In religious discourses, public commentaries, cultural practices, that is the only thing that describes everything else. That of renunciation.

The yogis and the mahatmas have followed a lifestyle that is intricately connected to this philosophy. The general population too have not been too far away from this philosophy.

Take the example of Sri Krishna's teachings in the Bhagawad Gita. Krishna exhorted Arjuna to follow the call of duty, and renounce everything else. He asked Arjuna to ignore his feelings and emotions, and also any expectation of a fruit from his work, or labour. But just to do his duty, and participate in the Mahabharata war.

We have seen in art the theme of renunciation, not only among Indian artists, but also from other religions and cultures.

Wednesday, March 11, 2009

Art Fair and Stearns Wharf

Title: Untitled, oil on canvas, 36"x24"

Original: $900

giclee: $150
print on paper: $70

Yesterday I went with my husband to the screening of the Santa Barbara art walk, held every Sunday, at Stearns Wharf.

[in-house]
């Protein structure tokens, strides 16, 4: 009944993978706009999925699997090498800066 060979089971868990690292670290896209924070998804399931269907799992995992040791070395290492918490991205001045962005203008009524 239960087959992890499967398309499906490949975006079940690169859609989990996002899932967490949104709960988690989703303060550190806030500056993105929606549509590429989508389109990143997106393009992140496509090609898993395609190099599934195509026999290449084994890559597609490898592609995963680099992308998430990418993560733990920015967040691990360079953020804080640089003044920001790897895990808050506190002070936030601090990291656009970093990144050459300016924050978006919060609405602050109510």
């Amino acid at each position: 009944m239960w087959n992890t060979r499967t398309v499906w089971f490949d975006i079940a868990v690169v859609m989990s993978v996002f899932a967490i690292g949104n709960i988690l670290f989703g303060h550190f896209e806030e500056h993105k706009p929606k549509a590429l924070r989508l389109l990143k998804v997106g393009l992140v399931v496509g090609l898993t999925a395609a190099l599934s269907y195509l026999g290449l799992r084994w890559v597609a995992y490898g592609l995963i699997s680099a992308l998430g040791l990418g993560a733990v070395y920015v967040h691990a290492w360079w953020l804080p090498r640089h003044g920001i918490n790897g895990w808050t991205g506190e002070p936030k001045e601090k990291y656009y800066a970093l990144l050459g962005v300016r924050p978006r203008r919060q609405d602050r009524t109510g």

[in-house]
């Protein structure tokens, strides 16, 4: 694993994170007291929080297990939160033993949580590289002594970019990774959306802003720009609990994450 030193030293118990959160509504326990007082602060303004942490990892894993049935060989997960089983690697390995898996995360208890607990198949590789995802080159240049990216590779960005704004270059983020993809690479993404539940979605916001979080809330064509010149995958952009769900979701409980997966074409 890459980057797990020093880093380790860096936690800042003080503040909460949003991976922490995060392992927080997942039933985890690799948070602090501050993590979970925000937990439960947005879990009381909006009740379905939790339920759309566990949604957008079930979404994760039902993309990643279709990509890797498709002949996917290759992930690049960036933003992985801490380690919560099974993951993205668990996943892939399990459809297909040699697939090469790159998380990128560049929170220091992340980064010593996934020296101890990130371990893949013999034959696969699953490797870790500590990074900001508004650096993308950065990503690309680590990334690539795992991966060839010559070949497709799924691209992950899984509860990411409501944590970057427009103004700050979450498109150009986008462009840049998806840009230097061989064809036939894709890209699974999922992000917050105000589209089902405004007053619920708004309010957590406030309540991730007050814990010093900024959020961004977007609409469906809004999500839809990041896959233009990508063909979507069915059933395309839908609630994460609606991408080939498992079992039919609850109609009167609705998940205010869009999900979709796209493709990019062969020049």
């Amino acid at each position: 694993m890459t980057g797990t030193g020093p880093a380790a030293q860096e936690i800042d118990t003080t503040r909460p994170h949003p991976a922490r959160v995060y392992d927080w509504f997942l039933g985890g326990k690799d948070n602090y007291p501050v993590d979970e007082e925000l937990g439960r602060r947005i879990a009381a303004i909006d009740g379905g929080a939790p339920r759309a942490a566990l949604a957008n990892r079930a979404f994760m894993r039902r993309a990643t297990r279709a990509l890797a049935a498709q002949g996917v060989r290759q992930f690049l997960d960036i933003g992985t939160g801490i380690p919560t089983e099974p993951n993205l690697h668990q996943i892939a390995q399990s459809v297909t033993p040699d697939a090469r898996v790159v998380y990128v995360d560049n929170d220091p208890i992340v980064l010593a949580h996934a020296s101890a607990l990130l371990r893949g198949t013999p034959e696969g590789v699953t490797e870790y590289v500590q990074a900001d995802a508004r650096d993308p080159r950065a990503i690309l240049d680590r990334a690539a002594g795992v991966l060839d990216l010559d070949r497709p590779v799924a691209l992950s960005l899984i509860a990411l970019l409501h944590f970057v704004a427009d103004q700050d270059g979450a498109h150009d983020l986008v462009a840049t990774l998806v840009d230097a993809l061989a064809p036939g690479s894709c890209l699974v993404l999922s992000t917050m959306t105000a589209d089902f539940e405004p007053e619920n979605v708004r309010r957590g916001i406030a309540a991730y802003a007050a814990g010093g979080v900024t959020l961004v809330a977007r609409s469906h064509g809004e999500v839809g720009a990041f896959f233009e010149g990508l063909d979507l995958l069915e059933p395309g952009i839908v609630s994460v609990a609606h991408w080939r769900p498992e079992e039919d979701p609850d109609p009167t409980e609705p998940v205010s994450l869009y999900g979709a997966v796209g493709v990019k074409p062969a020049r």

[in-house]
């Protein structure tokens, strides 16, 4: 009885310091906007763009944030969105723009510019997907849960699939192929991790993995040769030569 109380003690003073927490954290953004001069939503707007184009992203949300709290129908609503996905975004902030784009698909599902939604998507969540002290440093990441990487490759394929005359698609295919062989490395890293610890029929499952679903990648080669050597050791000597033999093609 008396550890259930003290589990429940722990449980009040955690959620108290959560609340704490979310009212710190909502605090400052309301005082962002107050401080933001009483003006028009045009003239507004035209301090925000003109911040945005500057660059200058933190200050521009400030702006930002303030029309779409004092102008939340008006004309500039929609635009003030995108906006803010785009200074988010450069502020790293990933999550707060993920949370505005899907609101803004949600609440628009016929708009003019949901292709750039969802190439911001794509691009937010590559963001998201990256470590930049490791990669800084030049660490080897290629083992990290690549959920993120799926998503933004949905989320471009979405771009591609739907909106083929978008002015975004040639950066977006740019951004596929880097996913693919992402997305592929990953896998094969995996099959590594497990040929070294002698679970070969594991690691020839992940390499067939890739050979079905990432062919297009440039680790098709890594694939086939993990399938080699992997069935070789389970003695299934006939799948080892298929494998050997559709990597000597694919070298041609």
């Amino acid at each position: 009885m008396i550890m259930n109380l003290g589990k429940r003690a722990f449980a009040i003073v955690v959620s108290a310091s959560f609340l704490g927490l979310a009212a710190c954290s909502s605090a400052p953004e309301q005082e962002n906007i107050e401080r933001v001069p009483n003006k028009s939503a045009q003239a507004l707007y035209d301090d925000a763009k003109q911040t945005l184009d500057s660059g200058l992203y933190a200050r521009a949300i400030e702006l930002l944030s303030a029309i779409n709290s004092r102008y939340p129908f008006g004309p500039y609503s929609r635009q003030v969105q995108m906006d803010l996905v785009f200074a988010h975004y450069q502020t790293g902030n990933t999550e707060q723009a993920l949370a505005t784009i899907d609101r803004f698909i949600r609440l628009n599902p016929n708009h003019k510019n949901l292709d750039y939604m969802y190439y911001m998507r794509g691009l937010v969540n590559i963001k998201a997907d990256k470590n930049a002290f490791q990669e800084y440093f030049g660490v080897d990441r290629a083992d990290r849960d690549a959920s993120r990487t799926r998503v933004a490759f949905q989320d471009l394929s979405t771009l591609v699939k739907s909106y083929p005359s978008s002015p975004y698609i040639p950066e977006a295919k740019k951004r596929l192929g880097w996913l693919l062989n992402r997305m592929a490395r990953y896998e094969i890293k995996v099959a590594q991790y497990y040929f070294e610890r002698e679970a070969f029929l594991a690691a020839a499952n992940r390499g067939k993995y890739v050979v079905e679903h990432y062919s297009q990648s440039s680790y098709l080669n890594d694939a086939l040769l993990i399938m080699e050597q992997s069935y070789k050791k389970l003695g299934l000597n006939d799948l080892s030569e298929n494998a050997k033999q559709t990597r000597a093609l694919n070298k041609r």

Since my arrival in Santa Barbara about a year ago, we've been at the Stearns Wharf innumerable times. Sometimes just to listen to the sea, sometimes to watch a program, sometimes to feel the sand beneath our feet (sandals/shoes?)

This time it was for my art. And I met quite a few artists. The judges at the screening were artists, some of them having shown art at the Santa Barbara Art and Craft Show for decades. One of them was a fourth generation artist.

My husband met his former manager, who has found peace in jewellery making. She did look in sync with herself. That is what art does to everyone. We find our voice, our calling.

And then there was our neighbour, who was harried by the falling real estate prices, as the value of her condo has fallen by $220,000. And paying the mortgage was an enormous task, in these times.

Saturday, February 28, 2009

The Process of Creation

Title: Fair Weather, oil on canvas, 50x40"

Giclee: $300
prints on paper: $150

Any process of creation seems to me to have a similar path from beginning to the end, when the outcome takes the final shape.

I have to still think it out if this is a generalization. What does one need to create? A thought. An idea. This is the germ, the seed. Whether it is in growing a tree, or creating a painting, or writing entire volumes of a novel, the seed is of the utmost importance. Rather, necessity.